Despite the use of the different imaging approaches to calculating implantation depth, optimal depth is reached only 30% of the time. Multiple imaging does not offer a uniform perspective and therefore influence reporting.
Basically, we do not have a clear idea of what constitutes optimal depth on a case by case basis and, what is worse, even though we knew the exact point, there is little chance of reaching accurate implantation depth.
Clinical and hemodynamic outcomes of 258 patients undergoing TAVR with third generation self-expandable valves were analyzed as to their approach to optimal depth calculation: arithmetic mean, the arithmetic mean of the measured distances from the noncoronary cusp and the left coronary cusp to the distal prosthesis end; noncoronary cusp distance, the distance from the noncoronary cusp to the distal prosthesis end, and the deepest edge of the distal prosthesis end, among others.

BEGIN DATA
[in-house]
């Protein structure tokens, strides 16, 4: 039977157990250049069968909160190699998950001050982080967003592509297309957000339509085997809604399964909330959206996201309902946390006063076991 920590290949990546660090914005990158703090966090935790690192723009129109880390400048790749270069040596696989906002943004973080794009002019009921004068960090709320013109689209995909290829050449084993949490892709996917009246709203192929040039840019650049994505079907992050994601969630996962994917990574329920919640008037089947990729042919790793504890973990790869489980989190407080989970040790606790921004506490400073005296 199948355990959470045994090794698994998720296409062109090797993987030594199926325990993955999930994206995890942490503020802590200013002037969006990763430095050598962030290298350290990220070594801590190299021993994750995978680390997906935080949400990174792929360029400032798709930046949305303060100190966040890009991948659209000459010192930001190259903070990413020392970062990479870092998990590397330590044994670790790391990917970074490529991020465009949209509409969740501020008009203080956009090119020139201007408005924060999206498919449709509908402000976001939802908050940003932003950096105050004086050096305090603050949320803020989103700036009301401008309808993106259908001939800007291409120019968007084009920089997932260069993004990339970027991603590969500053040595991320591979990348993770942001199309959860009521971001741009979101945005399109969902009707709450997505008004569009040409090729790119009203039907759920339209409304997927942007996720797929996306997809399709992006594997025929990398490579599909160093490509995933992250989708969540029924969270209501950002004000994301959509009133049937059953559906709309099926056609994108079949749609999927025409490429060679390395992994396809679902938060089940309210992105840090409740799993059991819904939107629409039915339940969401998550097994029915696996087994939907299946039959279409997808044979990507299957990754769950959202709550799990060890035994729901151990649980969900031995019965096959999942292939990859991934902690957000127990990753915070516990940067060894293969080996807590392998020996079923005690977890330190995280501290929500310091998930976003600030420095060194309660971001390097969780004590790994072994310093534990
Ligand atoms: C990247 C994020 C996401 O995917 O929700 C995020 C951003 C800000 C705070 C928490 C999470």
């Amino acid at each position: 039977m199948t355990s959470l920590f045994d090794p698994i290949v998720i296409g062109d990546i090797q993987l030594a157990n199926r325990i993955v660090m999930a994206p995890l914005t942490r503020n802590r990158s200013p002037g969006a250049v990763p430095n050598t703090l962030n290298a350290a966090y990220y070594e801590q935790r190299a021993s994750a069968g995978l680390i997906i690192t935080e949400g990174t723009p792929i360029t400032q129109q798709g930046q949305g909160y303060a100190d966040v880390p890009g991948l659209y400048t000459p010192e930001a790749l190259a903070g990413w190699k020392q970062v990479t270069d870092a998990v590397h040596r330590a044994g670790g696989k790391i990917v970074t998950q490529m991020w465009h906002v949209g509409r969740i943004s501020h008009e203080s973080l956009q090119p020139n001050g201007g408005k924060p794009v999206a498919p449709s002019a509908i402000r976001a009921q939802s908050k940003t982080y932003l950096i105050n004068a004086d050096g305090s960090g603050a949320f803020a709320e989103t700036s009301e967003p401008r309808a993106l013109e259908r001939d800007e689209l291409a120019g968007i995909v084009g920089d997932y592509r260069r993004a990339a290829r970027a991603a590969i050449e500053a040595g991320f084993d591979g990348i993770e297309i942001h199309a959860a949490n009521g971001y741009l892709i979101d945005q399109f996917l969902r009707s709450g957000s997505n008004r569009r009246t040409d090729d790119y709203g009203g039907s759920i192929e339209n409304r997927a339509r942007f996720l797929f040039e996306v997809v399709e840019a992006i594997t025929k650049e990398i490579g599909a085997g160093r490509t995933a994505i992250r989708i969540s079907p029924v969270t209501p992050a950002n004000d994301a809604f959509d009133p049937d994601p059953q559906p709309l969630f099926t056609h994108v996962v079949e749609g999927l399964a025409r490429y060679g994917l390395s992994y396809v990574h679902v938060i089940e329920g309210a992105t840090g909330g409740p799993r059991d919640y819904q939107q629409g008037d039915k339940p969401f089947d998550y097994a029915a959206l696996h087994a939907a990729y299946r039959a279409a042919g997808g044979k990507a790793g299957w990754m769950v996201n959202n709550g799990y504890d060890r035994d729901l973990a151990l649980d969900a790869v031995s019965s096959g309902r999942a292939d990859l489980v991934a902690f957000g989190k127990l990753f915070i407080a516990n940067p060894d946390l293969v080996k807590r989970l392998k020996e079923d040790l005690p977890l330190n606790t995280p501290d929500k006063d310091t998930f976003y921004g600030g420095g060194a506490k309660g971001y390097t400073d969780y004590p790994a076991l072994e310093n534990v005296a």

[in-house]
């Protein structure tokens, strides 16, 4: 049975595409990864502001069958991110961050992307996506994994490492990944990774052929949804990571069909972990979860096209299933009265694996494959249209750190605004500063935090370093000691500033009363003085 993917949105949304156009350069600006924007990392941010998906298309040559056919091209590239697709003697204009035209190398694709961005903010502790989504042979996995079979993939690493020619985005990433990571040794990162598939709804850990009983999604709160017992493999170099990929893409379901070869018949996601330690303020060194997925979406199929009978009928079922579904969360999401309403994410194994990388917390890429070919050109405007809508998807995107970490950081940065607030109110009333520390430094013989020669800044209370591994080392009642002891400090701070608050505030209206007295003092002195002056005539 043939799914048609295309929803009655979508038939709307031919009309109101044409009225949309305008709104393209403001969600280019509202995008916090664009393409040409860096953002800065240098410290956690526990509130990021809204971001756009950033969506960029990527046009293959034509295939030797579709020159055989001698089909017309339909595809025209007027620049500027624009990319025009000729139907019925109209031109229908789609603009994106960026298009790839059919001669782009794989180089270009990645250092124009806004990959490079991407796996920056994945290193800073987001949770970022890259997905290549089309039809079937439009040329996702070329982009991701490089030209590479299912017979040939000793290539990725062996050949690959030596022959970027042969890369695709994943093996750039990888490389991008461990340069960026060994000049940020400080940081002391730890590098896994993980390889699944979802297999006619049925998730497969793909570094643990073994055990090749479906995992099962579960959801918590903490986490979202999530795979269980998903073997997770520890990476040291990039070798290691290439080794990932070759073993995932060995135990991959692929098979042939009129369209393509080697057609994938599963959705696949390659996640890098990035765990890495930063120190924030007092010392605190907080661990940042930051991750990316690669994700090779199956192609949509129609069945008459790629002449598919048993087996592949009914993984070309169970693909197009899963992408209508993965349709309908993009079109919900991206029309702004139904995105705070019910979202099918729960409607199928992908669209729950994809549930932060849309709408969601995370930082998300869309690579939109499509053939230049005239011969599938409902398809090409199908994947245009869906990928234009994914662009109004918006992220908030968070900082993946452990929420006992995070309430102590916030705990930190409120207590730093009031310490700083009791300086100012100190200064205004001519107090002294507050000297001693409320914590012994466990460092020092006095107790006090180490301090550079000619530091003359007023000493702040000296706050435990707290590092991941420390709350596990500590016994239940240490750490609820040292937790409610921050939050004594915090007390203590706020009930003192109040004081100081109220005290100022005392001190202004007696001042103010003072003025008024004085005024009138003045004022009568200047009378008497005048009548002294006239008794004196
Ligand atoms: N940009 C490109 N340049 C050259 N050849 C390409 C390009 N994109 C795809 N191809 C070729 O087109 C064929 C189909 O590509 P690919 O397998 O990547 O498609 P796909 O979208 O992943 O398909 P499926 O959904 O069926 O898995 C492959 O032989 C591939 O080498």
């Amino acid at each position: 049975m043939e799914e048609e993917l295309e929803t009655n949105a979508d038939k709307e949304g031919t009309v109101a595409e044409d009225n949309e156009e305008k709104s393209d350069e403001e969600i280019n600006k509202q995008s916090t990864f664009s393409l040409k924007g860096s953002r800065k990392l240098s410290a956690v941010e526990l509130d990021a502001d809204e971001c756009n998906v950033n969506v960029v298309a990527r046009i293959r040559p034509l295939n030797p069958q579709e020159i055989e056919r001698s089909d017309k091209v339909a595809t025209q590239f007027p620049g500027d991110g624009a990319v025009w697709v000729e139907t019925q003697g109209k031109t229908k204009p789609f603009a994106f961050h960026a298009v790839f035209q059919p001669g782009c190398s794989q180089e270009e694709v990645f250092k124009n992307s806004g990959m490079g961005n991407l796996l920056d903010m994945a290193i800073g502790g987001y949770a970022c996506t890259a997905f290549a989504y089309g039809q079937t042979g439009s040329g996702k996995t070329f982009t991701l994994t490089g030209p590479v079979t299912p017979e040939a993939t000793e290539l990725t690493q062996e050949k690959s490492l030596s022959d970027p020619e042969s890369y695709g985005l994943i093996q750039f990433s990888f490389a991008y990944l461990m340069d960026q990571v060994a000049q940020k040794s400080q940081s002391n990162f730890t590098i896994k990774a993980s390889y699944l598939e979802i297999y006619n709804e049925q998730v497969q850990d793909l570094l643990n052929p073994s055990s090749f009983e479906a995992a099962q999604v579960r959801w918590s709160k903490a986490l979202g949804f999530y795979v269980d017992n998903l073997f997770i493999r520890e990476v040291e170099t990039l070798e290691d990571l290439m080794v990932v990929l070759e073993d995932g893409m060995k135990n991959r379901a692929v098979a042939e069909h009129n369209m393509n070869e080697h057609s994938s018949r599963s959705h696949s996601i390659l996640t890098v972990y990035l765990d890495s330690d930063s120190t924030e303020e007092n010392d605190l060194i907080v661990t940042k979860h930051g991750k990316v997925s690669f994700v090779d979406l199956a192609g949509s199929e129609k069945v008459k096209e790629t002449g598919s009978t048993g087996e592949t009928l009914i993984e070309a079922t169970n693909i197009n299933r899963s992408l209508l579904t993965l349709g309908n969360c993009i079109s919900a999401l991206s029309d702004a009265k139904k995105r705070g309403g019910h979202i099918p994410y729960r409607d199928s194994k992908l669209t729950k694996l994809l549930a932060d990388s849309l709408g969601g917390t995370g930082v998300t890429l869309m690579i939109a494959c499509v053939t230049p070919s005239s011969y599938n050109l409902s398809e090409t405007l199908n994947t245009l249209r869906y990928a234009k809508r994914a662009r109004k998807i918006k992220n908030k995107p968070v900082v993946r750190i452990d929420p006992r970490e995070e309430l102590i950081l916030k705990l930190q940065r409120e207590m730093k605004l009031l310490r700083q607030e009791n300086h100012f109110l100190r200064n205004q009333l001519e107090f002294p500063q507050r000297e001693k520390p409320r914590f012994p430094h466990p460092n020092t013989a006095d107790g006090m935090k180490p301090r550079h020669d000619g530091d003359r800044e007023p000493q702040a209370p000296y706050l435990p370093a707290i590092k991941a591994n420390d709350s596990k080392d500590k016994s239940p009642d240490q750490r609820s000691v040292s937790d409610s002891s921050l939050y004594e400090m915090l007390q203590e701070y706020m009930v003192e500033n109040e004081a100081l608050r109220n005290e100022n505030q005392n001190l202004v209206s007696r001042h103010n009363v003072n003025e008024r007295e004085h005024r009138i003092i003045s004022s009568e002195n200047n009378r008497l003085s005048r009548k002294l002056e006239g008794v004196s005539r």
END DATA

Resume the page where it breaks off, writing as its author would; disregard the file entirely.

Regardless the approach, exact implantation depth was achieved in less than 30% of cases.
The deepest edge method is the most precise to differentiate a few relevant outcome parameters, such as the need for permanent pacemaker implantation.
The hemodynamic outcomes were not affected, regardless success.
Optimal implantation depth could only be achieved in less than 30% of patients, regardless the approach used to calculate it. In addition, the different approaches do not offer a uniform perspective to calculate the exact implantation depth.
Reference: Kerstin Piayda et al. J Am Coll Cardiol Intv 2020, article in press.
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